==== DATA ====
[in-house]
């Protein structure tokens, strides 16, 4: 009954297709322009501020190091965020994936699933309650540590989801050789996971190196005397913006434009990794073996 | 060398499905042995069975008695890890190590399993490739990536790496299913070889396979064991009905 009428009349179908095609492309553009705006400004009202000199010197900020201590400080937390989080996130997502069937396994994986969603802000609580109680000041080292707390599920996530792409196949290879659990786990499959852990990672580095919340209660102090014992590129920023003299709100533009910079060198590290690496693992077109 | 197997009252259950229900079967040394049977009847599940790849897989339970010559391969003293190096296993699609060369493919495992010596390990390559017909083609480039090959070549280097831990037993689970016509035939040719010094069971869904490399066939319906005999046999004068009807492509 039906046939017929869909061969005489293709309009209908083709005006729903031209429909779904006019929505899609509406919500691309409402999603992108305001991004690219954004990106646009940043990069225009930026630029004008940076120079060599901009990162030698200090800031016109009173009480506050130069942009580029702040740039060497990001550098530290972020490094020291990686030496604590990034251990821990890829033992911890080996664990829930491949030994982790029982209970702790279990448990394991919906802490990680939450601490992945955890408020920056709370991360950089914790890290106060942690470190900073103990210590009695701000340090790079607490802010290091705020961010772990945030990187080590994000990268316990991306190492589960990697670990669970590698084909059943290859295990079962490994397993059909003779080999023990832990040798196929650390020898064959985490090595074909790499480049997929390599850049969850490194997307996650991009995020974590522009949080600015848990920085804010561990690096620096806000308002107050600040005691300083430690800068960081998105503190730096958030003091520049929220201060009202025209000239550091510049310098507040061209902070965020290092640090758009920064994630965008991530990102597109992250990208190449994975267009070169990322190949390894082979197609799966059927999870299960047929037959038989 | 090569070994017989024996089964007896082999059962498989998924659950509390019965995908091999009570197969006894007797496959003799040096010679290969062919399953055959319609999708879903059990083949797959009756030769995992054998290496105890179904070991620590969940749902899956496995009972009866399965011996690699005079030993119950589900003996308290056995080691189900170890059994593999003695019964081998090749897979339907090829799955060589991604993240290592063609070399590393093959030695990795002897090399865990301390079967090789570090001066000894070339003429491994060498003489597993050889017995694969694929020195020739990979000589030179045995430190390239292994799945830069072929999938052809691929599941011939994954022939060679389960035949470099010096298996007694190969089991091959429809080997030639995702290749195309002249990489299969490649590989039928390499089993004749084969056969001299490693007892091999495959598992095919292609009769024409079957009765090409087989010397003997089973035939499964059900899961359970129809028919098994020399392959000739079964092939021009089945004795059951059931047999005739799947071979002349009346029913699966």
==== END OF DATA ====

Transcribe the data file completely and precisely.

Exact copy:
[in-house]
């Protein structure tokens, strides 16, 4: 009954297709322009501020190091965020994936699933309650540590989801050789996971190196005397913006434009990794073996 | 060398499905042995069975008695890890190590399993490739990536790496299913070889396979064991009905 009428009349179908095609492309553009705006400004009202000199010197900020201590400080937390989080996130997502069937396994994986969603802000609580109680000041080292707390599920996530792409196949290879659990786990499959852990990672580095919340209660102090014992590129920023003299709100533009910079060198590290690496693992077109 | 197997009252259950229900079967040394049977009847599940790849897989339970010559391969003293190096296993699609060369493919495992010596390990390559017909083609480039090959070549280097831990037993689970016509035939040719010094069971869904490399066939319906005999046999004068009807492509 039906046939017929869909061969005489293709309009209908083709005006729903031209429909779904006019929505899609509406919500691309409402999603992108305001991004690219954004990106646009940043990069225009930026630029004008940076120079060599901009990162030698200090800031016109009173009480506050130069942009580029702040740039060497990001550098530290972020490094020291990686030496604590990034251990821990890829033992911890080996664990829930491949030994982790029982209970702790279990448990394991919906802490990680939450601490992945955890408020920056709370991360950089914790890290106060942690470190900073103990210590009695701000340090790079607490802010290091705020961010772990945030990187080590994000990268316990991306190492589960990697670990669970590698084909059943290859295990079962490994397993059909003779080999023990832990040798196929650390020898064959985490090595074909790499480049997929390599850049969850490194997307996650991009995020974590522009949080600015848990920085804010561990690096620096806000308002107050600040005691300083430690800068960081998105503190730096958030003091520049929220201060009202025209000239550091510049310098507040061209902070965020290092640090758009920064994630965008991530990102597109992250990208190449994975267009070169990322190949390894082979197609799966059927999870299960047929037959038989 | 090569070994017989024996089964007896082999059962498989998924659950509390019965995908091999009570197969006894007797496959003799040096010679290969062919399953055959319609999708879903059990083949797959009756030769995992054998290496105890179904070991620590969940749902899956496995009972009866399965011996690699005079030993119950589900003996308290056995080691189900170890059994593999003695019964081998090749897979339907090829799955060589991604993240290592063609070399590393093959030695990795002897090399865990301390079967090789570090001066000894070339003429491994060498003489597993050889017995694969694929020195020739990979000589030179045995430190390239292994799945830069072929999938052809691929599941011939994954022939060679389960035949470099010096298996007694190969089991091959429809080997030639995702290749195309002249990489299969490649590989039928390499089993004749084969056969001299490693007892091999495959598992095919292609009769024409079957009765090409087989010397003997089973035939499964059900899961359970129809028919098994020399392959000739079964092939021009089945004795059951059931047999005739799947071979002349009346029913699966």